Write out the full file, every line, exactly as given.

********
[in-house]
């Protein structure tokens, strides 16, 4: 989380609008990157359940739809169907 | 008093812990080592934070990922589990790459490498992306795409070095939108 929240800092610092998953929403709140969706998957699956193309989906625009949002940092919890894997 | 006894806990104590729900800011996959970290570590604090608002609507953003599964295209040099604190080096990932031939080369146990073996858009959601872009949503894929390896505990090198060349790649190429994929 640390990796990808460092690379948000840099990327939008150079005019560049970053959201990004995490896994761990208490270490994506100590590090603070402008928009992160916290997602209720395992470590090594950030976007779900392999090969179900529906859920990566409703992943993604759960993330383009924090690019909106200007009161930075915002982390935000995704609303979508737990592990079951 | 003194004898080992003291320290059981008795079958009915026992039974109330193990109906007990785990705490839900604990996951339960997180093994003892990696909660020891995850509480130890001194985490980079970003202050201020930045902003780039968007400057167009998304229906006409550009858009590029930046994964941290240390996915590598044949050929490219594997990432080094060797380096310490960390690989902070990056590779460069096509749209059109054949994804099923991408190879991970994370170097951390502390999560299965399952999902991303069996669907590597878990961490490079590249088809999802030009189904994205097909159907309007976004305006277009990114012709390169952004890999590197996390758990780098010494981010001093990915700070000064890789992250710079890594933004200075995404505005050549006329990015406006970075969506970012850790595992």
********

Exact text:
[in-house]
């Protein structure tokens, strides 16, 4: 989380609008990157359940739809169907 | 008093812990080592934070990922589990790459490498992306795409070095939108 929240800092610092998953929403709140969706998957699956193309989906625009949002940092919890894997 | 006894806990104590729900800011996959970290570590604090608002609507953003599964295209040099604190080096990932031939080369146990073996858009959601872009949503894929390896505990090198060349790649190429994929 640390990796990808460092690379948000840099990327939008150079005019560049970053959201990004995490896994761990208490270490994506100590590090603070402008928009992160916290997602209720395992470590090594950030976007779900392999090969179900529906859920990566409703992943993604759960993330383009924090690019909106200007009161930075915002982390935000995704609303979508737990592990079951 | 003194004898080992003291320290059981008795079958009915026992039974109330193990109906007990785990705490839900604990996951339960997180093994003892990696909660020891995850509480130890001194985490980079970003202050201020930045902003780039968007400057167009998304229906006409550009858009590029930046994964941290240390996915590598044949050929490219594997990432080094060797380096310490960390690989902070990056590779460069096509749209059109054949994804099923991408190879991970994370170097951390502390999560299965399952999902991303069996669907590597878990961490490079590249088809999802030009189904994205097909159907309007976004305006277009990114012709390169952004890999590197996390758990780098010494981010001093990915700070000064890789992250710079890594933004200075995404505005050549006329990015406006970075969506970012850790595992």